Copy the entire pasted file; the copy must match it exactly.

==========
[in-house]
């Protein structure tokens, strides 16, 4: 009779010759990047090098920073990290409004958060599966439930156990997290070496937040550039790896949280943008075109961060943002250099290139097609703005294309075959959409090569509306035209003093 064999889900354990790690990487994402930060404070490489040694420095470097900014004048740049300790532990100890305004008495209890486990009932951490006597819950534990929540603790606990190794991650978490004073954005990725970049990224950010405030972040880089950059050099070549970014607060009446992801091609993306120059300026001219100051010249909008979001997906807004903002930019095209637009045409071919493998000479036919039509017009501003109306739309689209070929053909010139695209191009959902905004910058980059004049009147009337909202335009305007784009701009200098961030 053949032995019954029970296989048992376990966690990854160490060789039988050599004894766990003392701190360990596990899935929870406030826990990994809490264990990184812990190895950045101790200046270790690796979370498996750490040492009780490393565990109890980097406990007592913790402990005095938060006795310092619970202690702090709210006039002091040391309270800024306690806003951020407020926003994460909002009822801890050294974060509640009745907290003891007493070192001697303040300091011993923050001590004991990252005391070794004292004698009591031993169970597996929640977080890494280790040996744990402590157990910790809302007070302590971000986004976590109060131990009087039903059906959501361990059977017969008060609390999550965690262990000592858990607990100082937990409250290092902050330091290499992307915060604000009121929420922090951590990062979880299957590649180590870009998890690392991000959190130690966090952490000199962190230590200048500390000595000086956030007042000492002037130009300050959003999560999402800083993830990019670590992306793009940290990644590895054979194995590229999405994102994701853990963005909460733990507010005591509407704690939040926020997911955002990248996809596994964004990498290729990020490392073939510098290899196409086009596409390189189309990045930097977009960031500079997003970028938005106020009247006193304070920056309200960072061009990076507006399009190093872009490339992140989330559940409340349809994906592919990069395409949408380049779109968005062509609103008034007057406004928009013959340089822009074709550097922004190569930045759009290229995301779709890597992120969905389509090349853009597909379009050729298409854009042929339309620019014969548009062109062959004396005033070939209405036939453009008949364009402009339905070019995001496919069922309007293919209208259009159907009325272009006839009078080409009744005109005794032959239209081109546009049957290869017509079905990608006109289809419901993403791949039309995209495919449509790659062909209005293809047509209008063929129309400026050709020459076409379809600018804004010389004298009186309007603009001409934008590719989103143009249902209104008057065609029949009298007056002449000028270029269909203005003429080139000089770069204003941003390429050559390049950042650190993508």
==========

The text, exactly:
[in-house]
């Protein structure tokens, strides 16, 4: 009779010759990047090098920073990290409004958060599966439930156990997290070496937040550039790896949280943008075109961060943002250099290139097609703005294309075959959409090569509306035209003093 064999889900354990790690990487994402930060404070490489040694420095470097900014004048740049300790532990100890305004008495209890486990009932951490006597819950534990929540603790606990190794991650978490004073954005990725970049990224950010405030972040880089950059050099070549970014607060009446992801091609993306120059300026001219100051010249909008979001997906807004903002930019095209637009045409071919493998000479036919039509017009501003109306739309689209070929053909010139695209191009959902905004910058980059004049009147009337909202335009305007784009701009200098961030 053949032995019954029970296989048992376990966690990854160490060789039988050599004894766990003392701190360990596990899935929870406030826990990994809490264990990184812990190895950045101790200046270790690796979370498996750490040492009780490393565990109890980097406990007592913790402990005095938060006795310092619970202690702090709210006039002091040391309270800024306690806003951020407020926003994460909002009822801890050294974060509640009745907290003891007493070192001697303040300091011993923050001590004991990252005391070794004292004698009591031993169970597996929640977080890494280790040996744990402590157990910790809302007070302590971000986004976590109060131990009087039903059906959501361990059977017969008060609390999550965690262990000592858990607990100082937990409250290092902050330091290499992307915060604000009121929420922090951590990062979880299957590649180590870009998890690392991000959190130690966090952490000199962190230590200048500390000595000086956030007042000492002037130009300050959003999560999402800083993830990019670590992306793009940290990644590895054979194995590229999405994102994701853990963005909460733990507010005591509407704690939040926020997911955002990248996809596994964004990498290729990020490392073939510098290899196409086009596409390189189309990045930097977009960031500079997003970028938005106020009247006193304070920056309200960072061009990076507006399009190093872009490339992140989330559940409340349809994906592919990069395409949408380049779109968005062509609103008034007057406004928009013959340089822009074709550097922004190569930045759009290229995301779709890597992120969905389509090349853009597909379009050729298409854009042929339309620019014969548009062109062959004396005033070939209405036939453009008949364009402009339905070019995001496919069922309007293919209208259009159907009325272009006839009078080409009744005109005794032959239209081109546009049957290869017509079905990608006109289809419901993403791949039309995209495919449509790659062909209005293809047509209008063929129309400026050709020459076409379809600018804004010389004298009186309007603009001409934008590719989103143009249902209104008057065609029949009298007056002449000028270029269909203005003429080139000089770069204003941003390429050559390049950042650190993508």